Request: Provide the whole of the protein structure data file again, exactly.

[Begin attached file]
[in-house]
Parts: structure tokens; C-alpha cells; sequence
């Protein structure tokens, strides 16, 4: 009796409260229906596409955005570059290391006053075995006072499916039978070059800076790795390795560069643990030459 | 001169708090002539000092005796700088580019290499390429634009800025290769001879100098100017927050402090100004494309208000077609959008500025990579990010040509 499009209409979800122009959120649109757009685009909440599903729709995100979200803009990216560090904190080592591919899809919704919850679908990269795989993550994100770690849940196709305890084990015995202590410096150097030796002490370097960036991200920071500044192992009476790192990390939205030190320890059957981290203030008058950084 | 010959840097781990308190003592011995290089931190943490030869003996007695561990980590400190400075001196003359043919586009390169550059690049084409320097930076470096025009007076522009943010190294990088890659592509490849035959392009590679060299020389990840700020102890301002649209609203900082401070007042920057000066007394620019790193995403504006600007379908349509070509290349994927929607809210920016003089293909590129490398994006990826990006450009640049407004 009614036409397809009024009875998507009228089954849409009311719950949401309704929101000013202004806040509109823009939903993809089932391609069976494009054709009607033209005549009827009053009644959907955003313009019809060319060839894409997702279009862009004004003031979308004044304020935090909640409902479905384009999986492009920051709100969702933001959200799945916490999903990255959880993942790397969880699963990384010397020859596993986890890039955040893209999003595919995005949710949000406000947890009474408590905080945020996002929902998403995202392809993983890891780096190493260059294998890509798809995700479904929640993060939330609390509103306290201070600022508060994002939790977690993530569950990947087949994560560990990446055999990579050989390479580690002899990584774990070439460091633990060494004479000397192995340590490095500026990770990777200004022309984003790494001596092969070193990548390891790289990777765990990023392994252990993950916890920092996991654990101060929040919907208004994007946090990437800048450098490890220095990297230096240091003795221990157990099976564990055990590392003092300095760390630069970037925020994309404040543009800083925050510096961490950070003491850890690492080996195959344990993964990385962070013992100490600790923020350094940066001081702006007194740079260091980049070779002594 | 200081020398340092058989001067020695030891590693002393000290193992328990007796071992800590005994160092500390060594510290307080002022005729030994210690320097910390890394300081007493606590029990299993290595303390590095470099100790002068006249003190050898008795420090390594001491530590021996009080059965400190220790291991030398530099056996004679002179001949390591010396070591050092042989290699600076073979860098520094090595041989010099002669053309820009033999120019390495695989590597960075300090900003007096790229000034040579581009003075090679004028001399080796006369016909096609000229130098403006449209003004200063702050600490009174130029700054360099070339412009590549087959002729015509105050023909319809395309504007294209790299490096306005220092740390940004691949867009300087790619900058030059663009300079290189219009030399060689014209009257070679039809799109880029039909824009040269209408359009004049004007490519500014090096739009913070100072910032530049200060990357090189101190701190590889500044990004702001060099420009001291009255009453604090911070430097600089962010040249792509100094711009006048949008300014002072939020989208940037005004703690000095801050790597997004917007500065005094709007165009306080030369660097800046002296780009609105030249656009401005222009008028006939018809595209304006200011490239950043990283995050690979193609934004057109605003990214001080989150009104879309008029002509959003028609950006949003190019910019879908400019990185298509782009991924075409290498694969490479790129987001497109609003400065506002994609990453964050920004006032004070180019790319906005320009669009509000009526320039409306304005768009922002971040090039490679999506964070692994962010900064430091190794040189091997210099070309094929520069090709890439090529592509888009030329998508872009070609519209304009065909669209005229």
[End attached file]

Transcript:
[in-house]
Parts: structure tokens; C-alpha cells; sequence
């Protein structure tokens, strides 16, 4: 009796409260229906596409955005570059290391006053075995006072499916039978070059800076790795390795560069643990030459 | 001169708090002539000092005796700088580019290499390429634009800025290769001879100098100017927050402090100004494309208000077609959008500025990579990010040509 499009209409979800122009959120649109757009685009909440599903729709995100979200803009990216560090904190080592591919899809919704919850679908990269795989993550994100770690849940196709305890084990015995202590410096150097030796002490370097960036991200920071500044192992009476790192990390939205030190320890059957981290203030008058950084 | 010959840097781990308190003592011995290089931190943490030869003996007695561990980590400190400075001196003359043919586009390169550059690049084409320097930076470096025009007076522009943010190294990088890659592509490849035959392009590679060299020389990840700020102890301002649209609203900082401070007042920057000066007394620019790193995403504006600007379908349509070509290349994927929607809210920016003089293909590129490398994006990826990006450009640049407004 009614036409397809009024009875998507009228089954849409009311719950949401309704929101000013202004806040509109823009939903993809089932391609069976494009054709009607033209005549009827009053009644959907955003313009019809060319060839894409997702279009862009004004003031979308004044304020935090909640409902479905384009999986492009920051709100969702933001959200799945916490999903990255959880993942790397969880699963990384010397020859596993986890890039955040893209999003595919995005949710949000406000947890009474408590905080945020996002929902998403995202392809993983890891780096190493260059294998890509798809995700479904929640993060939330609390509103306290201070600022508060994002939790977690993530569950990947087949994560560990990446055999990579050989390479580690002899990584774990070439460091633990060494004479000397192995340590490095500026990770990777200004022309984003790494001596092969070193990548390891790289990777765990990023392994252990993950916890920092996991654990101060929040919907208004994007946090990437800048450098490890220095990297230096240091003795221990157990099976564990055990590392003092300095760390630069970037925020994309404040543009800083925050510096961490950070003491850890690492080996195959344990993964990385962070013992100490600790923020350094940066001081702006007194740079260091980049070779002594 | 200081020398340092058989001067020695030891590693002393000290193992328990007796071992800590005994160092500390060594510290307080002022005729030994210690320097910390890394300081007493606590029990299993290595303390590095470099100790002068006249003190050898008795420090390594001491530590021996009080059965400190220790291991030398530099056996004679002179001949390591010396070591050092042989290699600076073979860098520094090595041989010099002669053309820009033999120019390495695989590597960075300090900003007096790229000034040579581009003075090679004028001399080796006369016909096609000229130098403006449209003004200063702050600490009174130029700054360099070339412009590549087959002729015509105050023909319809395309504007294209790299490096306005220092740390940004691949867009300087790619900058030059663009300079290189219009030399060689014209009257070679039809799109880029039909824009040269209408359009004049004007490519500014090096739009913070100072910032530049200060990357090189101190701190590889500044990004702001060099420009001291009255009453604090911070430097600089962010040249792509100094711009006048949008300014002072939020989208940037005004703690000095801050790597997004917007500065005094709007165009306080030369660097800046002296780009609105030249656009401005222009008028006939018809595209304006200011490239950043990283995050690979193609934004057109605003990214001080989150009104879309008029002509959003028609950006949003190019910019879908400019990185298509782009991924075409290498694969490479790129987001497109609003400065506002994609990453964050920004006032004070180019790319906005320009669009509000009526320039409306304005768009922002971040090039490679999506964070692994962010900064430091190794040189091997210099070309094929520069090709890439090529592509888009030329998508872009070609519209304009065909669209005229």